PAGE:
The PI's laboratory focuses on the pathways leading to lipid uptake by tissues. We have produced new information on the physiologic roles of lipoprotein lipase (LpL) in regulation of plasma lipids, uptake of fatty acids into tissues and internalization of core lipids. In addition, we have shown that augmenting fatty acid esterificatio into cellular triglyceride improves skeletal muscle insulin resistance and cardiac function in models of lipid overload, i.e. lipotoxicity. More recently our laboratory has shown that cluster of differentiation (CD) 36, which regulates plasma free fatty acid (FFA) levels and affects peripheral tissue accumulation of fatty acids, mediates heart accumulation of VLDL-, but not chylomicron-, derived fatty acids. This established in vivo that there are at least two pathways of FFA uptake into tissues. In this renewal we propose to study the pathways required for uptake of both FFAs and lipoprotein-derived fatty acids by altering expression of both LpL and CD36. We have created floxed CD36 mice and present preliminary data showing that loss of CD36 expression in endothelial cells alters parenchymal tissue expression of genes related to fatty acid and glucose metabolism, plasma FFA levels, and lipid droplet formation. Characterization of the role of endothelial CD36 will illustrate how FFAs cross the endothelial barrier, a step required for their uptake into adipocytes and myocytes. In addition, building on data showing that LpL overexpression in skeletal muscle reduces adipose tissue mass, we will dissect the roles of circulating triglyceride-derived fatty acids and FFAs in adipose and muscle lipid metabolism.
In Aim 1 we will determine adipose and skeletal muscle lipid metabolism in endothelial cell specific CD36 deleted mice. Moreover, we will further assess the FFA transport pathways by studies of isolated vessels and endothelial cell monolayers. Finally, we will determine if loss of endothelial cell CD36 protect tissues from excess lipid accumulation leading to toxicity. These studies will provide basic information on how lipids are delivered to tissues fo energy production and storage.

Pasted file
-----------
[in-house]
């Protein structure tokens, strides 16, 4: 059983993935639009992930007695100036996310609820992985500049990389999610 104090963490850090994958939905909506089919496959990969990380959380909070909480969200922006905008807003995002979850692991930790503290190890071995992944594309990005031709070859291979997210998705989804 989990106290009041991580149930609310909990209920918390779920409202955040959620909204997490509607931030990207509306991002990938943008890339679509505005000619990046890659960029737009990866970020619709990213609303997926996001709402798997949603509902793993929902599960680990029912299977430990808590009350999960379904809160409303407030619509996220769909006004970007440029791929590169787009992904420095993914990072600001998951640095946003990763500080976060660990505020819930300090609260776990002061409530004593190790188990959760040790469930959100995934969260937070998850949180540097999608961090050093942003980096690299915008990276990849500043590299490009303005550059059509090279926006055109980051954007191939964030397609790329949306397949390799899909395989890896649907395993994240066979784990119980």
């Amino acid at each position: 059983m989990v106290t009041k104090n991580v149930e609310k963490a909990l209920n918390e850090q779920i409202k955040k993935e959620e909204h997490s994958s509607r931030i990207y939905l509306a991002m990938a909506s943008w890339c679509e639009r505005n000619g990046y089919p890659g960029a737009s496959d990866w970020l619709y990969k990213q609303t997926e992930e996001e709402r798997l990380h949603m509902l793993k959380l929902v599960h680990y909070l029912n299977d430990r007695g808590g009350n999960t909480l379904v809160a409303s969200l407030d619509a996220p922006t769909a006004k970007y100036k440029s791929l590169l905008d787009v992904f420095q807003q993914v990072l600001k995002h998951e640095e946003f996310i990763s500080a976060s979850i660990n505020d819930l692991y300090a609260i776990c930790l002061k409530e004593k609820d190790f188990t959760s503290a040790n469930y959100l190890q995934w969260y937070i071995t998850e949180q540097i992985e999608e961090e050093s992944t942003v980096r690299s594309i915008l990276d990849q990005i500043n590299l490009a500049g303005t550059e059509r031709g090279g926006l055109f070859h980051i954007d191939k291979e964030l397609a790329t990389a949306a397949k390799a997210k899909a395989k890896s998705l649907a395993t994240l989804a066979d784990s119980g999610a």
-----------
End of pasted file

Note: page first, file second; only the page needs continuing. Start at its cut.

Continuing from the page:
In Aim 2 we propose experiments to determine why parenchymal cell LpL deletion, which affects metabolism in muscle and brown adipose tissue, only affects white adipose tissue when LpL is overexpressed in skeletal muscle. To study this we will assess whether changes in hepatic triglyceride production or diversion of lipids to skeletal muscle, or both, are required for reduced lipid uptake by adipose. These studies will illustrate how the body distributes calories between organs. Our work aims to define the basic processes that underlie the physiologic and pathological storage of lipids in tissues. Such information will suggest novel ways to disrupt the pathological consequences of excess calorie intake that occur with metabolic syndrome and type 2 diabetes.

Public Health Relevance

This renewal focuses on the pathways responsible for uptake of lipids by tissues. We will specifically study endothelial transport of fatty acids and determine whether the primary source of fatty acids for muscle is derived from lipoprotein-transported triglyceride.

National Institute of Health (NIH)
National Heart, Lung, and Blood Institute (NHLBI)
Research Project (R01)
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Integrative Nutrition and Metabolic Processes Study Section (INMP)
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Liu, Lijuan
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New York University
Internal Medicine/Medicine
Schools of Medicine
New York
United States
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(2018) ATVB Named Lecture Reviews-Insight Into Author. Arterioscler Thromb Vasc Biol 38:707-708
Goldberg, Ira J (2018) 2017 George Lyman Duff Memorial Lecture: Fat in the Blood, Fat in the Artery, Fat in the Heart: Triglyceride in Physiology and Disease. Arterioscler Thromb Vasc Biol 38:700-706
Chang, Chuchun L; Garcia-Arcos, Itsaso; Nyrén, Rakel et al. (2018) Lipoprotein Lipase Deficiency Impairs Bone Marrow Myelopoiesis and Reduces Circulating Monocyte Levels. Arterioscler Thromb Vasc Biol 38:509-519
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Drosatos, Konstantinos; Pollak, Nina M; Pol, Christine J et al. (2016) Cardiac Myocyte KLF5 Regulates Ppara Expression and Cardiac Function. Circ Res 118:241-53

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